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Naval Postgraduate School Pins Three Sailors As Chief Petty Officers

19 November 2021

From Mass Communication Specialist 2nd Class Tom Tonthat, Naval Postgraduate School Office of University Communications

MONTEREY, Calif. - For many decades, the Chief Petty Officer has stood as a symbol for strength, discipline and knowledge amongst the Navy’s enlisted ranks. The motto “Ask the Chief” has been ingrained in the minds of junior enlisted Sailors as a reminder to look to their chief for guidance. The selection to join this fellowship holds heavy significance and is a momentous career milestone.

Naval Postgraduate School (NPS) held a hybrid chief petty officer (CPO) pinning ceremony for its three new chiefs and the chief petty officer selectees from neighboring Information Warfare Training Command (IWTC) Monterey inside King Hall Auditorium, Nov. 19. The event was livestreamed for all who could not attend.

“This milestone represents the culmination of years of hard work and sacrifice, never ending workdays, extended deployments, and long separations from loved ones,” said master of ceremonies Senior Chief Cryptologic Technician (Interpretive) Jason Noble, IWTC Operations Department Chief. “It is also a tribute to the unyielding support and understanding of spouses, friends and family. Without them, this day would not have been possible.”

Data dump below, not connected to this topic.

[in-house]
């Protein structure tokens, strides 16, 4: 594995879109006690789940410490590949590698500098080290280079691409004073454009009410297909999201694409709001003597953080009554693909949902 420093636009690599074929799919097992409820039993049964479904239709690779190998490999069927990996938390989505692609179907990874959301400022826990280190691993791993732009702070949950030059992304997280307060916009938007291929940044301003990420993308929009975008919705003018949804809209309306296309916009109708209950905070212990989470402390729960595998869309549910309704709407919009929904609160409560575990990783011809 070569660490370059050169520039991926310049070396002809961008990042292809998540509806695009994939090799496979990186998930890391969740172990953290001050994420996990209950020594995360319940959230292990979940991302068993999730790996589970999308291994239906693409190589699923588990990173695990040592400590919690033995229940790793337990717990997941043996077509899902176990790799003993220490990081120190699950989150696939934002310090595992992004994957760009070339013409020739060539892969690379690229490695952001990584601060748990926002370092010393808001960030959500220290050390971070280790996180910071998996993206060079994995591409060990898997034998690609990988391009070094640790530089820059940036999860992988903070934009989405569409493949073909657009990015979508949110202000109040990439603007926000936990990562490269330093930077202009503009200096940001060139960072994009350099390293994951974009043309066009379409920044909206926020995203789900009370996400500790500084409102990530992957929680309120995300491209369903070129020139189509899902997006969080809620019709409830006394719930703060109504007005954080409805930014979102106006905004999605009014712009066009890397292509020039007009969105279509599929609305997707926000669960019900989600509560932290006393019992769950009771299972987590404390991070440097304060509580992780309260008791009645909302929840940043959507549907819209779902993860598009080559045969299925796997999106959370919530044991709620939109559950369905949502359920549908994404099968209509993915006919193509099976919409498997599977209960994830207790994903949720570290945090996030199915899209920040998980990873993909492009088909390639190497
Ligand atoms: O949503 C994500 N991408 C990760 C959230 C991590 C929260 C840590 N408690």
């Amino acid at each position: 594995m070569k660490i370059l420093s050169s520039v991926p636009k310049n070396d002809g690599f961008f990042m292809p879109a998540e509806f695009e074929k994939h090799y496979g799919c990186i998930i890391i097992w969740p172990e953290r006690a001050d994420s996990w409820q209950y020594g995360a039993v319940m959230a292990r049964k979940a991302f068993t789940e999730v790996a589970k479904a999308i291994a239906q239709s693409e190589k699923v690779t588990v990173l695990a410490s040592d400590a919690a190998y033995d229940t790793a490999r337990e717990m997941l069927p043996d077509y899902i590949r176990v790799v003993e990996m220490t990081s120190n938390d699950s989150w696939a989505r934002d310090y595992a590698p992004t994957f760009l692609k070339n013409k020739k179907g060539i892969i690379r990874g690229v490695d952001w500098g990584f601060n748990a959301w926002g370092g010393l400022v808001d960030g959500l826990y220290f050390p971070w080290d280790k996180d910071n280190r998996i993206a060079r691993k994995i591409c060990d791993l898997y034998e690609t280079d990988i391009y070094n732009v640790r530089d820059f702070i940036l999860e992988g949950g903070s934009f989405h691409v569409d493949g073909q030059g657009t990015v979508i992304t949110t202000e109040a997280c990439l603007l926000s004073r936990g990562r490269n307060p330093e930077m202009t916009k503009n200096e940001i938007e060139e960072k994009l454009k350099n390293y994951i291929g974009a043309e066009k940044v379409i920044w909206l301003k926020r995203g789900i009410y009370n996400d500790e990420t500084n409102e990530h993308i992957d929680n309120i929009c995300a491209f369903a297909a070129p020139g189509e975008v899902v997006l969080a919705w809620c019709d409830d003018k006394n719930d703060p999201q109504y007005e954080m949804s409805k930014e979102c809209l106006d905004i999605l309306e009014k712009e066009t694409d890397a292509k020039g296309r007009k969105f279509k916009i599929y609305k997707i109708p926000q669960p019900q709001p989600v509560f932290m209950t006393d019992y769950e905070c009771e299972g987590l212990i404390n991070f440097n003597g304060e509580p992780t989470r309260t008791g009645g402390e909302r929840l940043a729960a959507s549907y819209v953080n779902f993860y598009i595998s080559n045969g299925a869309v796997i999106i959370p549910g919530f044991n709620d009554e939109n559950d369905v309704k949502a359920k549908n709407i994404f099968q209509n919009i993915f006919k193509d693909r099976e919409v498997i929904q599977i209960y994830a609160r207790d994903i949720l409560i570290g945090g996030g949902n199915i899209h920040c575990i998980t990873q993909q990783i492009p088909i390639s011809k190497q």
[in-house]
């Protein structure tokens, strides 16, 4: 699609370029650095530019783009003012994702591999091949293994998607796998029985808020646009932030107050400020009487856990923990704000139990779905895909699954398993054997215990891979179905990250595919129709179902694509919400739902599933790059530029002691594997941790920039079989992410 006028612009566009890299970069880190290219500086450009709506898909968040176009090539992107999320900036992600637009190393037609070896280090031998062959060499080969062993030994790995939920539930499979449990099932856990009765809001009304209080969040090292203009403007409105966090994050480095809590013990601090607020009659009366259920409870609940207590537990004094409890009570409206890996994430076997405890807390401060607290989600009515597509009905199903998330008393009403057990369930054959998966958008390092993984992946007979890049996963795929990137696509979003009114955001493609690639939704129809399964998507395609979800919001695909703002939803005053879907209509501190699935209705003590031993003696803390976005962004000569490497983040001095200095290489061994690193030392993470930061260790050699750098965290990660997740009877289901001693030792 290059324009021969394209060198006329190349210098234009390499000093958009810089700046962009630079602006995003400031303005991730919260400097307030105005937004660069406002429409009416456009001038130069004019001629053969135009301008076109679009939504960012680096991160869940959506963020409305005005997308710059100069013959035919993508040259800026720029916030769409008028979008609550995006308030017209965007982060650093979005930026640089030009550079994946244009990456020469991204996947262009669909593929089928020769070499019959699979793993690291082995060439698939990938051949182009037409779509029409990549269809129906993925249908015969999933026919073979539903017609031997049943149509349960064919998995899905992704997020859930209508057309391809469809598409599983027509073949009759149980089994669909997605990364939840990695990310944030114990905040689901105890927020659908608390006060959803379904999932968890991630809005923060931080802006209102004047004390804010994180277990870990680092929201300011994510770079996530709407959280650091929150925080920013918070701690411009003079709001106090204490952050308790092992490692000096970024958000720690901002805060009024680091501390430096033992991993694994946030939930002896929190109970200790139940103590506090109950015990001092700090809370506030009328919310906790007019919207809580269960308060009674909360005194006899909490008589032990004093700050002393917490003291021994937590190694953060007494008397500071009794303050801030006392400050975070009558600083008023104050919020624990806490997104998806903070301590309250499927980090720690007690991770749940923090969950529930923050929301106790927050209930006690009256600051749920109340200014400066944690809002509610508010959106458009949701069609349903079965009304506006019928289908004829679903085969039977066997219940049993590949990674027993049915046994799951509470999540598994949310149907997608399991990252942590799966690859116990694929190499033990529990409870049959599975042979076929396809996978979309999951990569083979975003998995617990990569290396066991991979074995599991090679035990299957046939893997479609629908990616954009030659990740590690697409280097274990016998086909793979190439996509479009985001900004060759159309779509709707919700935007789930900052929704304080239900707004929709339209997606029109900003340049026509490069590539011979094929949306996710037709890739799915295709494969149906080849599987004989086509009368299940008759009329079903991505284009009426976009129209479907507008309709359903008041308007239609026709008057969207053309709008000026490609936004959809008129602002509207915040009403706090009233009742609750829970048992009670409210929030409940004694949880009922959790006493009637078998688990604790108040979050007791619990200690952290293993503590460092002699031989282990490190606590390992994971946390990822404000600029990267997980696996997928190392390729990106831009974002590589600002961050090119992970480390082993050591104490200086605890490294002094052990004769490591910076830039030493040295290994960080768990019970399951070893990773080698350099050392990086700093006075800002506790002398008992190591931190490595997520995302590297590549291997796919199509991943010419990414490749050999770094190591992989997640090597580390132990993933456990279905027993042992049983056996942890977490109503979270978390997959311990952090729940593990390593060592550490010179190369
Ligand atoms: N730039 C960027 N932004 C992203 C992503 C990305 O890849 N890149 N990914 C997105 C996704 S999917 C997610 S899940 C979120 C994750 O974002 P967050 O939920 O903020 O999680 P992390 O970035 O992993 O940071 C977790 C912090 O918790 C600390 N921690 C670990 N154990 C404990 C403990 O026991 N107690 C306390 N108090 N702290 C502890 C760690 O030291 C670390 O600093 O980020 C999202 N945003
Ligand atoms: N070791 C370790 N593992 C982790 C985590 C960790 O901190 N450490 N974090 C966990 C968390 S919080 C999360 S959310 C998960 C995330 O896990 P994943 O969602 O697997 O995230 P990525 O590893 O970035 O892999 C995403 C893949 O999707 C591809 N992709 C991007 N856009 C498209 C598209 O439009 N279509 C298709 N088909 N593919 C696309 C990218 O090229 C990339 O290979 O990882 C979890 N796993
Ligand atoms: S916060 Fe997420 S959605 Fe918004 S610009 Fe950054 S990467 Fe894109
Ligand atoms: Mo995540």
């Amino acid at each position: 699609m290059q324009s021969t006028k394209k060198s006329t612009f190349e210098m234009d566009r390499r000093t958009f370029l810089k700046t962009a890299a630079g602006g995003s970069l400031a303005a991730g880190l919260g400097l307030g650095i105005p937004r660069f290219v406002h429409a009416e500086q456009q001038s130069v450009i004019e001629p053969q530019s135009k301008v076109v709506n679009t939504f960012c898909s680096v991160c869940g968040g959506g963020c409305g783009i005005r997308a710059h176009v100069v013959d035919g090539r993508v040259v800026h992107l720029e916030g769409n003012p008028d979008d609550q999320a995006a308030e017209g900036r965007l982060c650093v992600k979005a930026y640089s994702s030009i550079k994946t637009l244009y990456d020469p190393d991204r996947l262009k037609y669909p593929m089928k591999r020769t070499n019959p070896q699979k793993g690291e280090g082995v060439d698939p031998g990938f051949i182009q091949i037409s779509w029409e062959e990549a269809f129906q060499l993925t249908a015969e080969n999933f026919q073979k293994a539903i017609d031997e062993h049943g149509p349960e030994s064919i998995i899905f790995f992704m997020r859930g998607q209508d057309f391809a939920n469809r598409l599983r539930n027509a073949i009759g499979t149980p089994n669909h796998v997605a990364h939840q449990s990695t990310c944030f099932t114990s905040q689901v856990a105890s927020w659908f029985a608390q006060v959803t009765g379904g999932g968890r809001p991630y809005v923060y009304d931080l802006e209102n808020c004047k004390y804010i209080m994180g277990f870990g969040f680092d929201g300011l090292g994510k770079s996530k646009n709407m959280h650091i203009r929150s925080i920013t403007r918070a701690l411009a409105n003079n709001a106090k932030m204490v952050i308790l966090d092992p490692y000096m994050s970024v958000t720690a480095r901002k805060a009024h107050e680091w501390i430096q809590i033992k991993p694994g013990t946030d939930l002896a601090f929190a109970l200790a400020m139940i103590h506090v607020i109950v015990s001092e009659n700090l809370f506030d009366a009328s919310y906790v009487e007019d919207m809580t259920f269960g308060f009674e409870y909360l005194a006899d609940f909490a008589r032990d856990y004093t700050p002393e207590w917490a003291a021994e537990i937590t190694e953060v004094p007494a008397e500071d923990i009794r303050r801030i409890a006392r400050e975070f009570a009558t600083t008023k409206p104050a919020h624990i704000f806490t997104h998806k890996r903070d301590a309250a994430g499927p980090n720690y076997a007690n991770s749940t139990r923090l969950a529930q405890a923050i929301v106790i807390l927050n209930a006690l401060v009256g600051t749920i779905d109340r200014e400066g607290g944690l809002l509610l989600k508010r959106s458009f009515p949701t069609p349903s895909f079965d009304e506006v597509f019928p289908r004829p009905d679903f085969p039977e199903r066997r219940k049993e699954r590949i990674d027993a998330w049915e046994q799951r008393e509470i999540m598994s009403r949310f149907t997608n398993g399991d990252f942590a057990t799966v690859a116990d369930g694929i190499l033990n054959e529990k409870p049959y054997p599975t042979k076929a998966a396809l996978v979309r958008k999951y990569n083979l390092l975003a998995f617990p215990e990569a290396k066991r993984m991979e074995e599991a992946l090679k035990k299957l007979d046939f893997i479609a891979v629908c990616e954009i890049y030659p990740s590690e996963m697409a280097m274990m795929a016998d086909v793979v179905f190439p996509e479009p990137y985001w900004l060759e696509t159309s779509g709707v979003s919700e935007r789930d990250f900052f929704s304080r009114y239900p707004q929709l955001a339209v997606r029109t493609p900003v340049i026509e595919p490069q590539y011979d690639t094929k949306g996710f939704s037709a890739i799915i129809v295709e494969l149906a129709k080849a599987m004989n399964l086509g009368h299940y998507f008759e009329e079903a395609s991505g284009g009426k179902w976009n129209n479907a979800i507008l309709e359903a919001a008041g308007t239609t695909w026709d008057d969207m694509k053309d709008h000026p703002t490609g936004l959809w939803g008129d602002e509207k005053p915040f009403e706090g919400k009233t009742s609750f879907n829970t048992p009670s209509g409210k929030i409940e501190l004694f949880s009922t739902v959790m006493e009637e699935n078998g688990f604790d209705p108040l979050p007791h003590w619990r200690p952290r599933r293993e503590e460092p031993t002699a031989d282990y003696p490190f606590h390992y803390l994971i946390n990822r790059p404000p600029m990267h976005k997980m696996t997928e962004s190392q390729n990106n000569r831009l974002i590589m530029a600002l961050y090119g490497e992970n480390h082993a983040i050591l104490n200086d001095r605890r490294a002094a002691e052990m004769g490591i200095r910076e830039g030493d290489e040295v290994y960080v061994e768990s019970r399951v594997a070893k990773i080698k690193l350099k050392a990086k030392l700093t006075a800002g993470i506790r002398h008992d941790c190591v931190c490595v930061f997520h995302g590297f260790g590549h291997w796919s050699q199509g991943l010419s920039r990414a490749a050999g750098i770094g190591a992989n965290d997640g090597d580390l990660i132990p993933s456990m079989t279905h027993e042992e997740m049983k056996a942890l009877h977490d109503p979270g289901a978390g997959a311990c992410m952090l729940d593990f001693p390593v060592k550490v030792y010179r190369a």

At NPS, Chief Navy Counselor Joshua Garnsey, Chief Yeoman Lao Kue, and Chief Electronics Technician (Navigation) Andrew Reagan shared a variety of feelings upon hearing that they had been selected as chiefs.

“I was very surprised,” Reagan said about the moment he learned that he was selected for advancement. “I was prepared for either outcome, but did not want to get my hopes up. It took a few days to sink in, but I was very excited overall.”

“It felt surreal,” said Kue. “All my emotions that I have been holding inside for many years just fell off my shoulders. It was wonderful, especially knowing that two others of my fellow selectees made it with me.”

“What I felt most initially was disbelief,” said Garnsey. “Having been board eligible a few times, I had not expected to be called into the Chief of Staff's office and be congratulated. What I felt immediately after was excitement to call my stepmom and my dad and give them the news that they've been waiting a long time to hear. I think that was when it really hit me.”

After leading, mentoring, and watching them grow and succeed as part of the NPS enlisted staff, the enlisted leadership at NPS acknowledged and welcomed Kue, Garnsey, and Reagan as one of their own.

“As with anyone that is selected for chief, it is because the Navy saw that they were the best and fully qualified to handle the demanding job of a chief petty officer and to be the future leaders that the Navy needs,” said Chief Electrician’s Mate John Manning, NPS’ Senior Enlisted Leader (SEL).

“I was overjoyed,” remarked Chief Electrician’s Mate Brian Carpenter, a former NPS SEL. “I have watched these men grow personally and professionally these past three years and was praying that this would be the year the Navy rewards their efforts. To make all three of our eligible candidates is a blessing and each are deserving due to their endless contributions to our NPS brand and family.”